Texas Court Just Gave Former Gov. Rick Perry This HUGE News He’d Been Waiting For

Former Texas Gov. Rick Perry was cleared of wrongdoing by the state’s highest criminal court Wednesday. The charge related to a veto that he issued in 2013.

“The Texas Court of Criminal Appeals dismissed the abuse-of-power charge, which was filed after Perry threatened — and then carried out — a veto of state funding for a group of public corruption prosecutors after the Democratic head of the unit refused to resign,” the Associated Press reported

“The constitution does not purport to impose any restriction on the veto power based on the reason for the veto, and it does not purport to allow any other substantive limitations to be placed on the use of a veto,” said the 6-2 opinion by presiding Judge Sharon Keller. 

Perry was indicted by a Travis County jury in August of 2014 after he vetoed funding for some of the county’s prosecutors in an attempt to force District Attorney Rosemary Lehmberg from office. Lehmberg was arrested in 2013 for drunk driving with a blood alcohol level of .239.

Daschcam and police station videos, which went viral shortly after her arrest, showed Lehmberg lashing out at police and threatening to use her power as district attorney to punish them for arresting her. Police were eventually forced to restrain her and fit her with a Hannibal Lecter-style face mask,” the Federalist reported

Public outrage followed, with Perry then calling for her resignation. Lehmberg refused. At the time, the prosecutor oversaw the Public Accountability Office (PAO), which is charged with rooting out corrupt government officials.

Perry then vetoed $7.5 million in state funding for the PAO. “The person charged with ultimate responsibility of that unit has lost the public’s confidence,” the then-governor said

After being indicted for his threat and then veto of PAO funding, Perry dismissed the charges brought against him in Travis County (which encompasses liberal Austin) as a “political witch hunt.”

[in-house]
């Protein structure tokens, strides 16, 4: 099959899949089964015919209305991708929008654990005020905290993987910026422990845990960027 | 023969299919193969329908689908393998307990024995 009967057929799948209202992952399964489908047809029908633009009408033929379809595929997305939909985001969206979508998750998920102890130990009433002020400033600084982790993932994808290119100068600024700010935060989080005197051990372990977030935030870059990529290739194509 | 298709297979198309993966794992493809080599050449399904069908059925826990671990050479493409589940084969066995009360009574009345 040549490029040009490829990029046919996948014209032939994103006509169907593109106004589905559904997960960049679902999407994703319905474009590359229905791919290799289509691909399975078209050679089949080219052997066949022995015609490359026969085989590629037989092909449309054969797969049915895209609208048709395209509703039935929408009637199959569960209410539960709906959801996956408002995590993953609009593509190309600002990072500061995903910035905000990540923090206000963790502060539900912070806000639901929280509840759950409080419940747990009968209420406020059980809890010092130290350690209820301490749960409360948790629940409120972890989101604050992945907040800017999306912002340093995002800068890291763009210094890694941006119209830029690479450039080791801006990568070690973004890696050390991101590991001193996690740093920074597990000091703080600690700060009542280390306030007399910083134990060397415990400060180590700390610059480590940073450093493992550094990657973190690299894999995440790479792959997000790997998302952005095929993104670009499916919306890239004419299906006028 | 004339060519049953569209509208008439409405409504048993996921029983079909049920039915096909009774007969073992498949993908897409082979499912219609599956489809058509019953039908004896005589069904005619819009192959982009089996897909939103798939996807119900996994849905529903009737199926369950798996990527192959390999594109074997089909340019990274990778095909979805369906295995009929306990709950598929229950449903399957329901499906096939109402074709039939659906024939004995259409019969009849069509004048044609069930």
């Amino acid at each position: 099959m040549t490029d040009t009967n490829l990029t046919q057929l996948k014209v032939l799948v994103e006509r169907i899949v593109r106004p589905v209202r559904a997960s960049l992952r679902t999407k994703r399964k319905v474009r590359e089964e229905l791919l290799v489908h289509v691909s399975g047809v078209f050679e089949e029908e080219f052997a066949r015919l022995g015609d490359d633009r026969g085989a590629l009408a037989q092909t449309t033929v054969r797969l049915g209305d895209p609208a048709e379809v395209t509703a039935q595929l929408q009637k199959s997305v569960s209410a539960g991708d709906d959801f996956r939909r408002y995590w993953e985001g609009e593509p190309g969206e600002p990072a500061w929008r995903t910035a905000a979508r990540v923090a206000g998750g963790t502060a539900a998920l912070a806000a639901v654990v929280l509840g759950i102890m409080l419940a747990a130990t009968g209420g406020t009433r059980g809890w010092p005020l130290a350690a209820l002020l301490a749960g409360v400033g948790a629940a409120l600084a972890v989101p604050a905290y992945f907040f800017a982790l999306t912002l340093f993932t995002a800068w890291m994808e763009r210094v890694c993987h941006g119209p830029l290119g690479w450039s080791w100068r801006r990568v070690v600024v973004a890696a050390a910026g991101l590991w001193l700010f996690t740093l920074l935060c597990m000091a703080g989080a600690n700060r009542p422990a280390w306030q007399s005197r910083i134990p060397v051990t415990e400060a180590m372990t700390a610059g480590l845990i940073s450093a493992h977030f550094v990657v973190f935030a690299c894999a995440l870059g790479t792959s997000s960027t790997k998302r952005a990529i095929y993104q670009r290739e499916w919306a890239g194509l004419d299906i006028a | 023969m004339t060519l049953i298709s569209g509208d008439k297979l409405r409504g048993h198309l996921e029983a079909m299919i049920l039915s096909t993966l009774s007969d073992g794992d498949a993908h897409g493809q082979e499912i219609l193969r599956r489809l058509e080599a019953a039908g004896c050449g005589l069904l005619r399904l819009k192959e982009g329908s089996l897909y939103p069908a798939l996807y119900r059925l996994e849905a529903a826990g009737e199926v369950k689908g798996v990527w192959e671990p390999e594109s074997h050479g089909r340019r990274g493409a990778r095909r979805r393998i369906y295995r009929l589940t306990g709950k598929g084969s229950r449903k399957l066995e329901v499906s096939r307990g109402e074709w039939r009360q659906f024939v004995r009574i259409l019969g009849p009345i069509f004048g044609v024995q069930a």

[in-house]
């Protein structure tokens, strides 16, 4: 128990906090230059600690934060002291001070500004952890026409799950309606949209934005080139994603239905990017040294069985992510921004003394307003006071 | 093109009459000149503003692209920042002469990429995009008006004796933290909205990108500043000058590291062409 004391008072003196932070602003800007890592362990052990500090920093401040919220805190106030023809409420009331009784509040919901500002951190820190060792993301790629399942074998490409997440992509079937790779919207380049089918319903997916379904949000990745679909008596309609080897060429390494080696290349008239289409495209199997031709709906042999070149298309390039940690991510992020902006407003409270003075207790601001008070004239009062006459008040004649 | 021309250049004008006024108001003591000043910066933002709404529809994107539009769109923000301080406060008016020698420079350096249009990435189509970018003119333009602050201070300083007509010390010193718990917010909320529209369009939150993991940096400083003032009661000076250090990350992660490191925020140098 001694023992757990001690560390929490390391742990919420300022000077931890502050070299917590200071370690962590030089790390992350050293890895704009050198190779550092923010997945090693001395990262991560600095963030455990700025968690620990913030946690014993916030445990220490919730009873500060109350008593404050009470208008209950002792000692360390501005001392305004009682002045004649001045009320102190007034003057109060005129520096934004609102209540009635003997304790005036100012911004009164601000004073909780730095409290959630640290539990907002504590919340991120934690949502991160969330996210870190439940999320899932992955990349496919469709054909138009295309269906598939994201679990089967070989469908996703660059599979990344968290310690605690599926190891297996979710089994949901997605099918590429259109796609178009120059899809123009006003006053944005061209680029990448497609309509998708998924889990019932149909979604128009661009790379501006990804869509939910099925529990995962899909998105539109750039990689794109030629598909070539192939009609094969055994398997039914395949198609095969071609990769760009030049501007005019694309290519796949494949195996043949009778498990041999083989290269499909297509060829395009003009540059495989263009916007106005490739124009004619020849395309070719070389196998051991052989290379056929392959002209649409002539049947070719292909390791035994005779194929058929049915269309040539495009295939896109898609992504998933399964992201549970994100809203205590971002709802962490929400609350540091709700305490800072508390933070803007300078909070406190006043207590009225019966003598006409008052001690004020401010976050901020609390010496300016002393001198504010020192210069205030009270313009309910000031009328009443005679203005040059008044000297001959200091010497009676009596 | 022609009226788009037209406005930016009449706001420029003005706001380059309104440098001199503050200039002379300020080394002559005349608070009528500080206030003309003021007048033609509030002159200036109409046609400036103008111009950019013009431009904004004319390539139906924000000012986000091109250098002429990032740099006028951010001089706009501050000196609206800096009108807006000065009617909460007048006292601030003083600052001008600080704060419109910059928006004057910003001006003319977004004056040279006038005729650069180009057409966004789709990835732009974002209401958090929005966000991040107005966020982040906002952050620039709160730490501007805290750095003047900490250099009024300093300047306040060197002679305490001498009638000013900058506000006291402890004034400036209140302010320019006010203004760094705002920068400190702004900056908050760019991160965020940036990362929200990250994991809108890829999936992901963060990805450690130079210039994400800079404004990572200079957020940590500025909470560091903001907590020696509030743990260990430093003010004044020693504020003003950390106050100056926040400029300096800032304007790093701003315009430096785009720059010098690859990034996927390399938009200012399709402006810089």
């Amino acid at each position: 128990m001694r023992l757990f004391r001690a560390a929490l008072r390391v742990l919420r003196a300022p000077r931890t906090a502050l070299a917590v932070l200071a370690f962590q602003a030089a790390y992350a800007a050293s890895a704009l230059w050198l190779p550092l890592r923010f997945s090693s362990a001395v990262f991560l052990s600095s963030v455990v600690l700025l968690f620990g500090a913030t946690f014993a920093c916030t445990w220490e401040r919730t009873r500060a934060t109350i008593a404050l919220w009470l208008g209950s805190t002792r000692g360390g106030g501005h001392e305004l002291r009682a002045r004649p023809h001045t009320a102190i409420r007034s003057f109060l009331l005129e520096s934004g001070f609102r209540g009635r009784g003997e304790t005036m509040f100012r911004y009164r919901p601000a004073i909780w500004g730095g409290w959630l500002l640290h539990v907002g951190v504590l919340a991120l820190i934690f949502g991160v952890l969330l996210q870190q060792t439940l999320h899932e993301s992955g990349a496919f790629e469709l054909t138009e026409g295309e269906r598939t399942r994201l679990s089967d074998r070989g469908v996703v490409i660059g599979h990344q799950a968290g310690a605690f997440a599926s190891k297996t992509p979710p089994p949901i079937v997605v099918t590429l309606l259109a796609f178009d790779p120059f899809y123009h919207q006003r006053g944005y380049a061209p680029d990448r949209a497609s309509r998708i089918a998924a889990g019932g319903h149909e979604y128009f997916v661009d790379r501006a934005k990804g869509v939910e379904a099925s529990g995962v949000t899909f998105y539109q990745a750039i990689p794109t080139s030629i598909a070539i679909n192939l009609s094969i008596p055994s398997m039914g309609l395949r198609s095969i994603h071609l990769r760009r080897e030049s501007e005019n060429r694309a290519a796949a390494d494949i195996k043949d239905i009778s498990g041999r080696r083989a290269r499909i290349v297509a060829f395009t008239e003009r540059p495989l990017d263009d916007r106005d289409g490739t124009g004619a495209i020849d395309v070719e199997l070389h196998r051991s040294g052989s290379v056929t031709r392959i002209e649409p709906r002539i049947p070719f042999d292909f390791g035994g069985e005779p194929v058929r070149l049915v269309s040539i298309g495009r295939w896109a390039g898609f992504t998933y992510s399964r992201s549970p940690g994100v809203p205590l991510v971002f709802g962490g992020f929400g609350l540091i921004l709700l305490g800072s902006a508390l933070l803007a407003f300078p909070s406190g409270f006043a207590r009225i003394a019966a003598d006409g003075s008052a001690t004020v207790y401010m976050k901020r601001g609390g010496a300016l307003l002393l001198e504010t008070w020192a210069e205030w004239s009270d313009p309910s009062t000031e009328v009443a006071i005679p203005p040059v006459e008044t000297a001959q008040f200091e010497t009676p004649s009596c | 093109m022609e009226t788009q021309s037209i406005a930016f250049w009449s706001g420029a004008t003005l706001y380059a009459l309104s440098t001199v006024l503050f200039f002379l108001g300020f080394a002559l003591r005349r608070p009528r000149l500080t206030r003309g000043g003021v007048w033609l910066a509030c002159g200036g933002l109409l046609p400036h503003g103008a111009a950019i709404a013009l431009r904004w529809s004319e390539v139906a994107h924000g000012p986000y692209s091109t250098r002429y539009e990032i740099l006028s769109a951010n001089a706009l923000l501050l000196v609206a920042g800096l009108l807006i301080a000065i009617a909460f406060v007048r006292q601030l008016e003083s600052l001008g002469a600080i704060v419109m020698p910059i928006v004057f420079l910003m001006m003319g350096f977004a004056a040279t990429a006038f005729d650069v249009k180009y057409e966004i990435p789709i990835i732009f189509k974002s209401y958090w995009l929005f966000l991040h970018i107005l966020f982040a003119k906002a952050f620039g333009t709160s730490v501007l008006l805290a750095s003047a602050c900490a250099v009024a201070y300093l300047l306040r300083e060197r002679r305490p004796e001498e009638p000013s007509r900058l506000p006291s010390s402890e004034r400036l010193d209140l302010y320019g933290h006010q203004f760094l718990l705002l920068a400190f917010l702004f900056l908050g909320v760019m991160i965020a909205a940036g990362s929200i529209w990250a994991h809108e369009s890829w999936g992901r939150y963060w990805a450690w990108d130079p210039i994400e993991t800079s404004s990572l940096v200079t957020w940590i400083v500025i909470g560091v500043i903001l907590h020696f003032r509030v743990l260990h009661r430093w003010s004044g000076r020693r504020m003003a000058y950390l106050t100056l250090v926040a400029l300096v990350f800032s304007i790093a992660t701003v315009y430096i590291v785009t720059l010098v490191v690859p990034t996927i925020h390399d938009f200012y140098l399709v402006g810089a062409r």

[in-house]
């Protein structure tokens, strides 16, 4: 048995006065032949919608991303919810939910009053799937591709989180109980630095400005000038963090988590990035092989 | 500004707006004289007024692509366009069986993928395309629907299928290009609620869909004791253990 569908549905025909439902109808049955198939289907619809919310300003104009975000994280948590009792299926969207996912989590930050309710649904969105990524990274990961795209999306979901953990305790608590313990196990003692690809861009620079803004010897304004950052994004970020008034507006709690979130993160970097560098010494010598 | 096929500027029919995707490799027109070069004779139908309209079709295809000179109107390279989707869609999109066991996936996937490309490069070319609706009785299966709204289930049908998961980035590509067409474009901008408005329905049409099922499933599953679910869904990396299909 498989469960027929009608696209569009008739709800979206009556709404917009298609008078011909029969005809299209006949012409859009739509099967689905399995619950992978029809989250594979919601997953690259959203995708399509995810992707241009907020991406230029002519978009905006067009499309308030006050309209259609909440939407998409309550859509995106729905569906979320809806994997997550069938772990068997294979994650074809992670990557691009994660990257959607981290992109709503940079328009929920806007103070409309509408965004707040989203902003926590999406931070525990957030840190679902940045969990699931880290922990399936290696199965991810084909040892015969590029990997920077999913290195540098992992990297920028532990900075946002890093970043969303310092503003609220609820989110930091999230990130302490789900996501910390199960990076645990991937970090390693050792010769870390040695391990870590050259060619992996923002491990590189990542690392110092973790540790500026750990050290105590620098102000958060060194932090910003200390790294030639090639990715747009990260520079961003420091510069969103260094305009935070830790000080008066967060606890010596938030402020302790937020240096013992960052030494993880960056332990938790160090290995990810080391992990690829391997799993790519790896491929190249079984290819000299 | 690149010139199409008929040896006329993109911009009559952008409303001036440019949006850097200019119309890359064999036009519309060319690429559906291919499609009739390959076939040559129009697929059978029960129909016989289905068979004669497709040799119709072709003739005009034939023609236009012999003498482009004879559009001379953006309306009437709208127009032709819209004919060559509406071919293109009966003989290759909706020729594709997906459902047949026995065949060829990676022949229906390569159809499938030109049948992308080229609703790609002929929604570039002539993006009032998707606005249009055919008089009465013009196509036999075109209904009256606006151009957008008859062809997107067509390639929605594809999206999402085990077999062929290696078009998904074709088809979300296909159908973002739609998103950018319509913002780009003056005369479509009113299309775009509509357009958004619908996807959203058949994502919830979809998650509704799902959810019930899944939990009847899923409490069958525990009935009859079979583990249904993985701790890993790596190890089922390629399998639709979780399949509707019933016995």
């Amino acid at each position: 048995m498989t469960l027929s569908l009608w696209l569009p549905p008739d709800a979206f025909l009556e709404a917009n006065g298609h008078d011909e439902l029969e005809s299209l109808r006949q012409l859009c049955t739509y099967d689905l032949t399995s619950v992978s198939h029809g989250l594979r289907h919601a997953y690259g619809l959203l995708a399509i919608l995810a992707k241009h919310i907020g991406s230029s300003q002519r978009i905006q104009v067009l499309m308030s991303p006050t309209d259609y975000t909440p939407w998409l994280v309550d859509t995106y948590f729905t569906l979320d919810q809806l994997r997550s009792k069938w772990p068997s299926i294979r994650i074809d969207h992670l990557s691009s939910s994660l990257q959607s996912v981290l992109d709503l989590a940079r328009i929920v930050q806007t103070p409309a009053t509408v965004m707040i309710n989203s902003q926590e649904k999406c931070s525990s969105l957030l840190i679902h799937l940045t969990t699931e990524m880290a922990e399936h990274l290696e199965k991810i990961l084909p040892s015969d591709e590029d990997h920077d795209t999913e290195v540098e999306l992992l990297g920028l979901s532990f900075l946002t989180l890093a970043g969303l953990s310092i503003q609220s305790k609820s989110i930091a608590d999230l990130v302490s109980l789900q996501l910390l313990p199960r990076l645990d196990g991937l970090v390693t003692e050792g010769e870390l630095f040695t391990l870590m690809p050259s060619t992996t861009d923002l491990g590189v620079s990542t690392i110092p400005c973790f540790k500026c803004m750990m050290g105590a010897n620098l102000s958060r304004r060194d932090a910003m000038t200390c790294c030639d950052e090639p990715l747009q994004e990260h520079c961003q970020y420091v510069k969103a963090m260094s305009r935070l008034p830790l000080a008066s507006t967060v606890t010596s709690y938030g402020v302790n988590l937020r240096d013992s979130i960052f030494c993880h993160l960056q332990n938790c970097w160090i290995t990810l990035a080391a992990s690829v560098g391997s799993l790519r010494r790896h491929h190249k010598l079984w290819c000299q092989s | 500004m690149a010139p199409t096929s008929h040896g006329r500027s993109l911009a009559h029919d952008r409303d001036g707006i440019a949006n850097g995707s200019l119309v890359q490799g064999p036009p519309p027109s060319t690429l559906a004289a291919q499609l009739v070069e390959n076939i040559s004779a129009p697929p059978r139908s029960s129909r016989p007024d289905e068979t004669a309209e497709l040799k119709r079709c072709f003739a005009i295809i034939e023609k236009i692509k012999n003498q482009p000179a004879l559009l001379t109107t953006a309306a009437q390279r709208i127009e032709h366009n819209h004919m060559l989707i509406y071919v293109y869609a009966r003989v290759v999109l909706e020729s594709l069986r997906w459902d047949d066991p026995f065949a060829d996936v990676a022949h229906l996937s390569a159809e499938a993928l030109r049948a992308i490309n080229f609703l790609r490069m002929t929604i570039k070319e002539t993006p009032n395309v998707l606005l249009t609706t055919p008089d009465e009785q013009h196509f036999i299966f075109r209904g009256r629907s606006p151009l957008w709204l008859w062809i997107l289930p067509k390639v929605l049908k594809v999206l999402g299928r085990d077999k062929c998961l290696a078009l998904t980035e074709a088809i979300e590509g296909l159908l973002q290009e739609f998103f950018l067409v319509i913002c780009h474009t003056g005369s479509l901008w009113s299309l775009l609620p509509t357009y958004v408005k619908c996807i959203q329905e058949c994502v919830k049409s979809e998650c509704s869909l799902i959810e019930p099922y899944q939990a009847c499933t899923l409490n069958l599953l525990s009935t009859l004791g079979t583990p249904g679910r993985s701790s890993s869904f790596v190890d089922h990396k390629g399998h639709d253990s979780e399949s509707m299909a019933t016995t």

The Texas Criminal Court of Appeals found the case against Perry did not pass legal muster. “The governor’s power to exercise a veto may not be circumscribed by the Legislature, by the courts, or by district attorneys,” Judge Keller wrote in her opinion. “When the only act that is being prosecuted is a veto, then the prosecution itself violates separation of powers.”

Tony Buzbee, Perry’s lead lawyer, was pleased with the ruling.

“It was a long time coming. This case should have never be brought, and I’m glad the court put its foot down and ended it,” Buzbee said at Statesman.com. “It is troubling when a non-elected ‘special prosecutor’ can obtain an indictment and then pursue it in front of the very judge that appointed him. I said all along this case was foolishness and would be dismissed.”

h/t: Red State

Texas Gov. Just Made HUGE 2016 Endorsement That Could Boost This Candidate Ahead Of Primary

Texas Sen. Ted Cruz received some very welcome news Tuesday at a time when analysts have started looking askance at the Texas senator’s presidential campaign.

With the Texas primary one week away, Gov. Greg Abbott has endorsed Cruz.

“It is our duty as Texas conservatives to support a leader that we can trust to restore our values,” Abbott said in a video message.

“Unlike far too many in Washington, the Ted Cruz we’ve seen in the Senate is the same Ted Cruz we elected, and he’s the same Ted Cruz I served with when I was attorney general,” Abbott said. “Conservative values are at his core.”

Texas is one of the states voting March 1 in the Super Tuesday balloting. The state’s primary is “a do-or-die moment for a candidate who came out of Iowa just 23 days ago looking like the best bet to be the party’s nominee,” wrote Chris Cillizza in The Washington Post.

“The senator from Texas finished third — behind Trump and Rubio — for the second time in four days,” Cillizza wrote. “He can spin that however he likes, but if you dig inside the Nevada entrance poll there are signs of real problems for Cruz. As in South Carolina, Trump beat Cruz among evangelical voters — this time by a wide 15-point margin. (Cruz and Rubio were essentially tied for second among evangelicals.) And, among those who don’t identify as born-again Christians — six in 10 Nevada Republican caucus-goers — Cruz got swamped by 32 points.”

In an analysis at The Hill, Niall Stanage wrote that Texas is the “only state where there has been significant polling showing him in the lead, and even then, the most recent surveys have him ahead only by single digits.”

“If Cruz prevails in Texas, he will likely need other victories in the Super Tuesday states to position himself as a real challenger to Trump in the latter part of the nominating process,” Stanage wrote.

h/t: TheBlaze

Watch What Happens When Candace Cameron Bure Drops Major Truth Bomb On ‘View’ Co-Hosts

On Thursday, the University of Texas at Austin announced it would allow students eligible for concealed carry licenses to carry weapons on campus.

The panel on The View expressed outrage over this decision, going so far apparently as to attack the state of Texas as a whole.

“I would rather send my kids to New Zealand than to Texas,” began Joy Behar, presumably criticizing the state of Texas for its gun laws. “That’s how strongly I feel about that, I think it’s the most dangerous state.”